Trump Should Withdraw His Secretary Of The Airforce Nomination

Wes Martin Retired Colonel, U.S. Army
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Heather Wilson needs to either withdraw, or be withdrawn, from consideration as the next Secretary of the Air Force.  Her own history proves she is an ethical wreck.

The most blatant example was her $10,000-a-month contract with Sandia Corporation.  From 1993 to 2016, Lockheed Martin managed the Department of Energy’s (DOE) Sandia National Laboratories and its $2.4 billion budget through its wholly owned subsidiarity – Sandia Corporation.  From 1998 to 2009 Heather was New Mexico’s 1st Congressional District Representative, in which Sandia Laboratories is located.

Negotiated while she was still a Member of Congress, the contract commenced the day after she left office.  Over the course of the next twenty months, she received $200,000.  Her vaguely stated mission was focused on influencing Secretary of Energy Steven Chu to continue awarding extensions to Lockheed’s oversight contract, bypassing the federal re-bid process.

The established standard is for this oversight contract to be re-bid every five years.  Despite all the scandals, federal investigations, and congressional inquiries on Sandia National Laboratories, the worst while Heather was in office, Lockheed was “somehow” able to avoid the rebidding process for twenty-three years.

Heather Wilson providing top-cover for senior Sandia management was no secret. Employees who realized the need to report corporate fraud, waste, and abuse against the American government knew better than taking their concerns to Heather even though she was their congressional representative.  Whistle-blowers such as myself engaged Senator Chuck Grassley of Iowa and Congressman (later Senator) Ed Markey of Massachusetts.  Even subsequent whistle-blower protection was left to Grassley and Markey.

Concerning the lucrative Sandia Corporation contract, Heather never reported this on her 2008 “House Termination Report,” despite the clearly written mandate that “any agreement or arrangement with respect to future employment” be declared.  Heather later claimed she did not need to report the venture because the money went to her business (Heather Wilson and Co. LLC) – conveniently established twenty-four days prior to leaving Congress.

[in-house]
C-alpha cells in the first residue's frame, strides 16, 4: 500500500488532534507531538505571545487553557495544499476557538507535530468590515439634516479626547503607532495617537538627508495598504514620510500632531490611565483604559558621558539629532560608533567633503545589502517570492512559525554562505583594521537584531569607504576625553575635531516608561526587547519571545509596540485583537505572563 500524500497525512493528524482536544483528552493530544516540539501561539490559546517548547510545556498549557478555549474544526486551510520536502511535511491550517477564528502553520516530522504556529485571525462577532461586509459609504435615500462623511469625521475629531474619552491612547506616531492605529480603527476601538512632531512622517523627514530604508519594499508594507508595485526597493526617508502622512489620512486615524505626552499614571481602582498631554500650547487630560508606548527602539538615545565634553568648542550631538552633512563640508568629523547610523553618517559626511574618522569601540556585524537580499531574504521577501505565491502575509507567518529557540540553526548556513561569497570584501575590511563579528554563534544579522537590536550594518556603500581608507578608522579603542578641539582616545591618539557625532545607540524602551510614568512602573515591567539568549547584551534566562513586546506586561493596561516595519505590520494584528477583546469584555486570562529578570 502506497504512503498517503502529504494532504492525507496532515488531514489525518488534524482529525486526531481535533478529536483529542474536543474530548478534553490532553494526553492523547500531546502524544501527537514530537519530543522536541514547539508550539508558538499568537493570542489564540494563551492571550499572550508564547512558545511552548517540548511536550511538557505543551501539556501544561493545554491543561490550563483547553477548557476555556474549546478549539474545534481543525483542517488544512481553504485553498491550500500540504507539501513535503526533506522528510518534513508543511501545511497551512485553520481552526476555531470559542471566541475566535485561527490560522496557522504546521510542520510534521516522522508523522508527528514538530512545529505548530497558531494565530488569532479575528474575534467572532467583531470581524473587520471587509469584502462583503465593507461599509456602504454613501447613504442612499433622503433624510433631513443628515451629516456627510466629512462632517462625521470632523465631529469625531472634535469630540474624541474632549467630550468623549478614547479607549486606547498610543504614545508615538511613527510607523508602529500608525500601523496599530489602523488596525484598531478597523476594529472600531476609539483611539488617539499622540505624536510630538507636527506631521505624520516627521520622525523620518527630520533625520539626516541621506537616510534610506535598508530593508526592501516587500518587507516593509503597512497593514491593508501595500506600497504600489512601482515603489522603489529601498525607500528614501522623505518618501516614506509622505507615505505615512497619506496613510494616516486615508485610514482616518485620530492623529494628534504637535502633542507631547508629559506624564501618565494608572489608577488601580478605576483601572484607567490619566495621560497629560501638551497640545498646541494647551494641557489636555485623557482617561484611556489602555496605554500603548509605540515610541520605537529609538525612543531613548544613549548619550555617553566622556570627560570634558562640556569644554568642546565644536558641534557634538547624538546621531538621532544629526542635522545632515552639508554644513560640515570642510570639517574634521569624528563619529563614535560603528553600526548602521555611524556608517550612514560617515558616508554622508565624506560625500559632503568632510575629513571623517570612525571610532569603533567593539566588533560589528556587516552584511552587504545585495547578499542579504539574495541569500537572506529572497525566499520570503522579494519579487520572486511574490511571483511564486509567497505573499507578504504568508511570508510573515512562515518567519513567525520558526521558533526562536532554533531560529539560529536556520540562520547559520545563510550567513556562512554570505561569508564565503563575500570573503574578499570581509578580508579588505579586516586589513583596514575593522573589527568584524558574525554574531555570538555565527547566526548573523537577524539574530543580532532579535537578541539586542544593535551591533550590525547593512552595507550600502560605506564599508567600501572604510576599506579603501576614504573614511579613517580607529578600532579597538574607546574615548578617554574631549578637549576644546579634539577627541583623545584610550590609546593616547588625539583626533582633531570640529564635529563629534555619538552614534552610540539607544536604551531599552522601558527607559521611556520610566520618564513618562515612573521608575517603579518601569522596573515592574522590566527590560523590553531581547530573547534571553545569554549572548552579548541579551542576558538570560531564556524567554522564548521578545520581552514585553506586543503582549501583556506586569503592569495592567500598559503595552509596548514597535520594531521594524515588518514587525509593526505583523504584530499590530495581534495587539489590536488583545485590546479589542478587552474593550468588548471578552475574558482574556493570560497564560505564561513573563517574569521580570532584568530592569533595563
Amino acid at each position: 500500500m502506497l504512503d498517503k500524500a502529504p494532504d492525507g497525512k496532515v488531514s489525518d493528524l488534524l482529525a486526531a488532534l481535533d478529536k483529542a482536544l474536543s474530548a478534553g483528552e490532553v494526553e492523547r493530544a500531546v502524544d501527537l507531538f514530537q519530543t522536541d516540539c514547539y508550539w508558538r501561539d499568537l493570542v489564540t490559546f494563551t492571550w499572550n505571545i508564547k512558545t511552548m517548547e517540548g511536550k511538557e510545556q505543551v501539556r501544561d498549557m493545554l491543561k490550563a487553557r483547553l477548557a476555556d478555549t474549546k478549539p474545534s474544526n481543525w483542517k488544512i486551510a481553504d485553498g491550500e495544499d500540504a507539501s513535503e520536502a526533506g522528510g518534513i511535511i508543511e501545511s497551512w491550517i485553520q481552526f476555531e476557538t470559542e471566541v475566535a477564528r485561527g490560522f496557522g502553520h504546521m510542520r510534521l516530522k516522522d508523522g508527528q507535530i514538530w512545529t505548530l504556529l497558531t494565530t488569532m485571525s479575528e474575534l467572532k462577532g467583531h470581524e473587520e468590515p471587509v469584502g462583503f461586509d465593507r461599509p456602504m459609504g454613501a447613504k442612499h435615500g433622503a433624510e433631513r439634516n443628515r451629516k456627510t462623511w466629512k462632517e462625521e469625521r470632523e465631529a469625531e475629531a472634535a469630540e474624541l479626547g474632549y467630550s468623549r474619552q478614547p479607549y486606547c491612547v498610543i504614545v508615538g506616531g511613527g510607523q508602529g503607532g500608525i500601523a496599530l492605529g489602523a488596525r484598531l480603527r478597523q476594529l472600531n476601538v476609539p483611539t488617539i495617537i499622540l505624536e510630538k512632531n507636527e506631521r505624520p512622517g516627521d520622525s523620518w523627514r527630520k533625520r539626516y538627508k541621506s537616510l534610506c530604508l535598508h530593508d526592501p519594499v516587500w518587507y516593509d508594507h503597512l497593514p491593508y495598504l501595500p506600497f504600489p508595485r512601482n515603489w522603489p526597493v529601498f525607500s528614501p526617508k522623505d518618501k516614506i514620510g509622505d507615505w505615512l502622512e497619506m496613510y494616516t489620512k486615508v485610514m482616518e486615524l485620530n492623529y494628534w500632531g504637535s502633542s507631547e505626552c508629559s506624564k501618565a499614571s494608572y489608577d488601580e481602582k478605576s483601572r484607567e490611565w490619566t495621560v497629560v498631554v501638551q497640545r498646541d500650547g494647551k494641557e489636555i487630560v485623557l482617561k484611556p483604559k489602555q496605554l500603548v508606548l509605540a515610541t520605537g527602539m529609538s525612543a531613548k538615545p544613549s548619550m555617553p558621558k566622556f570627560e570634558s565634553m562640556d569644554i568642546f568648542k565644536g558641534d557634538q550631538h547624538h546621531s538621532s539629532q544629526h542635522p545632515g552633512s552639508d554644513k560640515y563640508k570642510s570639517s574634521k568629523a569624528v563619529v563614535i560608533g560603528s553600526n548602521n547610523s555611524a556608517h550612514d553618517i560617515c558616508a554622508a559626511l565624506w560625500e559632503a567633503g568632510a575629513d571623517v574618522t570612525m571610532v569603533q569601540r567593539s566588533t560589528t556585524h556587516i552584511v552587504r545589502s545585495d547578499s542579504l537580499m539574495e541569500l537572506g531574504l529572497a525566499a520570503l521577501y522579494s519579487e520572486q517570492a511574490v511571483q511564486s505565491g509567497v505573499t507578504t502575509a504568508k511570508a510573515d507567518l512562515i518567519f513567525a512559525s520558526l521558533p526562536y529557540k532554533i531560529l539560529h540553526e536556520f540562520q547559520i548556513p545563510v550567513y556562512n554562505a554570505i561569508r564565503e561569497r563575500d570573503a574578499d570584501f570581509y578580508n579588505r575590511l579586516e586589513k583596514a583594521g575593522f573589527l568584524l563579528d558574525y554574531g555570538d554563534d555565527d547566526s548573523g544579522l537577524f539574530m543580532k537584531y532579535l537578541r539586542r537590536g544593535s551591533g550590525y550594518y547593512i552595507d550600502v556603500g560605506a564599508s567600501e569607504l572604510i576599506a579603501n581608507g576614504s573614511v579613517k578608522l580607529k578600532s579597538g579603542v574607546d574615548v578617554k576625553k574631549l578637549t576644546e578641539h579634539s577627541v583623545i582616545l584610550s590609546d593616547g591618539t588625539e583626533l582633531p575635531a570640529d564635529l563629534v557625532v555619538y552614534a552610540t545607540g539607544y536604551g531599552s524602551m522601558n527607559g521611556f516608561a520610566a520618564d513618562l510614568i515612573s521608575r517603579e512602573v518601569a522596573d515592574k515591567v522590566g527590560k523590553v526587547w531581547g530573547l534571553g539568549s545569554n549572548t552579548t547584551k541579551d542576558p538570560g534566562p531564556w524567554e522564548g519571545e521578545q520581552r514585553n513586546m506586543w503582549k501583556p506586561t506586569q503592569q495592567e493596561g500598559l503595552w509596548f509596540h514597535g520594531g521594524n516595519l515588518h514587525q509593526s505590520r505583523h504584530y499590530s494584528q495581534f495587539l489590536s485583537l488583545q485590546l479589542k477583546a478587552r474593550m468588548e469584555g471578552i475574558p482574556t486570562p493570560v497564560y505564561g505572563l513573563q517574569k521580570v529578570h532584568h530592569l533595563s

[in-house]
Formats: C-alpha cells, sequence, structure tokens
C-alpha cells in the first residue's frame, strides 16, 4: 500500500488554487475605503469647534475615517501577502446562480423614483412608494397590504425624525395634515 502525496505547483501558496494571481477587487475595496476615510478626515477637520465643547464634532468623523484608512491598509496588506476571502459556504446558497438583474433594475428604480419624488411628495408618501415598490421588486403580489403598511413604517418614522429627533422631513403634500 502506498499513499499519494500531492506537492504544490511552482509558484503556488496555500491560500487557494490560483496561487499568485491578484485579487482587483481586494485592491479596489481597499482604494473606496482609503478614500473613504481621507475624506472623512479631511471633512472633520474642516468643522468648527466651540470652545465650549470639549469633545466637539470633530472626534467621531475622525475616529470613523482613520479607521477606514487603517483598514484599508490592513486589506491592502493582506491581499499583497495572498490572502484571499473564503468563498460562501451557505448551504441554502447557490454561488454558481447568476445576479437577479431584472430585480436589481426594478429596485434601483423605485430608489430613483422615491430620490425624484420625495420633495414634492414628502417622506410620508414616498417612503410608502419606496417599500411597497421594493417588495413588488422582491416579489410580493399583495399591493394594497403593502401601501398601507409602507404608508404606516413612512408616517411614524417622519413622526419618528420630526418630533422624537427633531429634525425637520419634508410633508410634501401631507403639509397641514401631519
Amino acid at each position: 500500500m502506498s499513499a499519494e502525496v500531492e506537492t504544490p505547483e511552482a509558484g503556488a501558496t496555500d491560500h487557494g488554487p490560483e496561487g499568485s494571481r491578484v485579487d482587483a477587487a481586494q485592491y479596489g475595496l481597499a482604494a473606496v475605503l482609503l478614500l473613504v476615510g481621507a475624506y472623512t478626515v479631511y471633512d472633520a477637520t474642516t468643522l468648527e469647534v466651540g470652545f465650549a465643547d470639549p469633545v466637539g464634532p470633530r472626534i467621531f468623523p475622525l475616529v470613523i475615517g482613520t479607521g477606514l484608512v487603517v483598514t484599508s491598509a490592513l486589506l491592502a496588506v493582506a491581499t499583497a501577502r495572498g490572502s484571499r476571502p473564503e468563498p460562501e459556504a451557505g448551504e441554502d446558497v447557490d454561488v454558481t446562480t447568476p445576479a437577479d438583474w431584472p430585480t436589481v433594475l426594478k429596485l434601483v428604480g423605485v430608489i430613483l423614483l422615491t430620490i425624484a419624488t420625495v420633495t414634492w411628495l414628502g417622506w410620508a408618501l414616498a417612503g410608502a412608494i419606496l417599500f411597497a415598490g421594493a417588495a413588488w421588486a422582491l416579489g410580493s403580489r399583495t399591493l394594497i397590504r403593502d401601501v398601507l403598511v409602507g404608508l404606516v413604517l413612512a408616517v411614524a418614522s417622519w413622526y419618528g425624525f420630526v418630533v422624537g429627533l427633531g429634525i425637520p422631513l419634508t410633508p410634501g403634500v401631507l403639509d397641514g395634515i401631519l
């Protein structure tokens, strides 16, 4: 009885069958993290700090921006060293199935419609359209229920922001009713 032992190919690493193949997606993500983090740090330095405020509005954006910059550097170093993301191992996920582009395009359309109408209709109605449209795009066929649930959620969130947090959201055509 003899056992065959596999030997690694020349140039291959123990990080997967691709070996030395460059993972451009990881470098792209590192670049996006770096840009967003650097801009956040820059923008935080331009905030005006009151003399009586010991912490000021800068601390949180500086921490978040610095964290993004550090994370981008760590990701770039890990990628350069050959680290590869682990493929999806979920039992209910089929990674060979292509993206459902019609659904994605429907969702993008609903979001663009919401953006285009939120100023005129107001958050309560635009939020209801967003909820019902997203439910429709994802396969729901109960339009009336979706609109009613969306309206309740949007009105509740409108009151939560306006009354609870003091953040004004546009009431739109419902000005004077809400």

As later determined by the DOE Inspector General, Heather’s entire $200,000 payroll was financed through taxpayer money. Neither Heather nor Sandia Corporation could produce documentation proving any legal deliverables. Having spent several years in very close contact with Sandia senior management and having been Sandia Corporation’s “go-to” person on Capitol Hill, it was impossible for Heather not to understand the source of funding.

The DOE IG concluded in its 2014 report, “the use of Federal funds to advance that interest through actions designed to encourage a noncompetitive contract extension was, in our view, prohibited by Sandia Corporation’s contract and Federal law and regulations.”  Through Department of Justice intervention, Sandia Corporation was required to pay the U.S. Government a $4,790,000 fine and reimburse the $200,000 it paid to Heather Wilson.

While the Sandia contract was the most blatant, Heather also had contracts with three other federally funded national laboratories bringing her related income to $450,000.  Amazingly, while under investigation for her activities with Sandia Corporation, Heather was appointed to a House of Representatives advisory panel.  Her mission was to recommend how to improve the effectiveness of U.S. government’s national laboratories.

Predictably, Heather’s report back to Congress called for less government oversight.  Surely if Bernie Madoff, during the height of the investigation into his dealings, was asked how to better protect investors; he too would have called for less government oversight and enforcement.

Whether it was accepting federal tax dollars for never-explained civilian contractor work, knowingly nominating an illegal alien to the Air Force Academy, interfering with U.S. Attorney David Iglegias, or other issues she has been involved in; Heather Wilson is a never-ending story.  In 2007 Citizens for Responsibility and Ethics recognized Heather as one of the “most corrupt members of Congress.”

It is beyond logic for President Trump to believe Heather Wilson possesses the judgment and integrity to lead the Department of the Air Force further into the 21st Century.  The Secretary of the Air Force should exemplify the highest level of ethics, not be a living testimonial of personal interest over national security.

Colonel (Retired) Wes Martin is the former Senior Antiterrorism Officer for all Coalition Forces in Iraq and former Chief of Protective Force Operations, Sandia National Laboratories.